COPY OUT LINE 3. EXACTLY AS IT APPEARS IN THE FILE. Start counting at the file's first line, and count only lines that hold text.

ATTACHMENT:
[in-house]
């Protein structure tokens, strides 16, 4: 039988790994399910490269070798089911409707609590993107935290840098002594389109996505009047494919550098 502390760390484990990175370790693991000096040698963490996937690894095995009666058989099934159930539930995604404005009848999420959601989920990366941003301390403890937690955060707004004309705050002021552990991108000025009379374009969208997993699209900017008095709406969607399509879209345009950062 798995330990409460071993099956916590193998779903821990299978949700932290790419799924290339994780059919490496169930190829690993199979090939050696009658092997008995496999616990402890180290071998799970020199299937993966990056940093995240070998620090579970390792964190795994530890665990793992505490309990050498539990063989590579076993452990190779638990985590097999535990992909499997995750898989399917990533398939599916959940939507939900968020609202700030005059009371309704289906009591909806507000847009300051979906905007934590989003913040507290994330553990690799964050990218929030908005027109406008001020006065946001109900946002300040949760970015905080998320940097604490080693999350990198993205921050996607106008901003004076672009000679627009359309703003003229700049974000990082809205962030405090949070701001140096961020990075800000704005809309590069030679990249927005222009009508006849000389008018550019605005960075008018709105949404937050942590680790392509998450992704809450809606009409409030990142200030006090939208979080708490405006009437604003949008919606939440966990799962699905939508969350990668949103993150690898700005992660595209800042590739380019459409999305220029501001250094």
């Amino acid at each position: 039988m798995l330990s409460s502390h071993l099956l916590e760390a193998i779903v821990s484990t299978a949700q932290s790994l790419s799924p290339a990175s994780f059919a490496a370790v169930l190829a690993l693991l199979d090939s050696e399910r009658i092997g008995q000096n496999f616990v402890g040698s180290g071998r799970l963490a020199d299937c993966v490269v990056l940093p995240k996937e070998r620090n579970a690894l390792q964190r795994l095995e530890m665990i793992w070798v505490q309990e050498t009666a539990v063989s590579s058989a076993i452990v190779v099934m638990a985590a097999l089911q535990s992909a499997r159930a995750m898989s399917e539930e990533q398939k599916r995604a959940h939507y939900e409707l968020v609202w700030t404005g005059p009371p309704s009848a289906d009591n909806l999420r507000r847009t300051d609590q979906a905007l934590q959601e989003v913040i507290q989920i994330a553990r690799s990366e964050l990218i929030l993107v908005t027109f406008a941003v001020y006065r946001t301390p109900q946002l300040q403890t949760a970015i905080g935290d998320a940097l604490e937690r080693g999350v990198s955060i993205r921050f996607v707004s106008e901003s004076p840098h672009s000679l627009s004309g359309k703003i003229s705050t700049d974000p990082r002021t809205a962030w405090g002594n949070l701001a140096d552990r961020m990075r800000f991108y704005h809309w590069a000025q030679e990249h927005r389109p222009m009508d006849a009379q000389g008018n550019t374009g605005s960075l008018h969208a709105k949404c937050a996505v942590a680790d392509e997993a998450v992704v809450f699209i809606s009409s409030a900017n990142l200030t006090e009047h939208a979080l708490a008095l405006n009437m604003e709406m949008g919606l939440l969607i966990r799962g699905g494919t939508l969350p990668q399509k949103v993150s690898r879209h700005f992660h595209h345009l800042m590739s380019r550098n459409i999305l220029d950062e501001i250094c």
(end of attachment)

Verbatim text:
């Amino acid at each position: 039988m798995l330990s409460s502390h071993l099956l916590e760390a193998i779903v821990s484990t299978a949700q932290s790994l790419s799924p290339a990175s994780f059919a490496a370790v169930l190829a690993l693991l199979d090939s050696e399910r009658i092997g008995q000096n496999f616990v402890g040698s180290g071998r799970l963490a020199d299937c993966v490269v990056l940093p995240k996937e070998r620090n579970a690894l390792q964190r795994l095995e530890m665990i793992w070798v505490q309990e050498t009666a539990v063989s590579s058989a076993i452990v190779v099934m638990a985590a097999l089911q535990s992909a499997r159930a995750m898989s399917e539930e990533q398939k599916r995604a959940h939507y939900e409707l968020v609202w700030t404005g005059p009371p309704s009848a289906d009591n909806l999420r507000r847009t300051d609590q979906a905007l934590q959601e989003v913040i507290q989920i994330a553990r690799s990366e964050l990218i929030l993107v908005t027109f406008a941003v001020y006065r946001t301390p109900q946002l300040q403890t949760a970015i905080g935290d998320a940097l604490e937690r080693g999350v990198s955060i993205r921050f996607v707004s106008e901003s004076p840098h672009s000679l627009s004309g359309k703003i003229s705050t700049d974000p990082r002021t809205a962030w405090g002594n949070l701001a140096d552990r961020m990075r800000f991108y704005h809309w590069a000025q030679e990249h927005r389109p222009m009508d006849a009379q000389g008018n550019t374009g605005s960075l008018h969208a709105k949404c937050a996505v942590a680790d392509e997993a998450v992704v809450f699209i809606s009409s409030a900017n990142l200030t006090e009047h939208a979080l708490a008095l405006n009437m604003e709406m949008g919606l939440l969607i966990r799962g699905g494919t939508l969350p990668q399509k949103v993150s690898r879209h700005f992660h595209h345009l800042m590739s380019r550098n459409i999305l220029d950062e501001i250094c």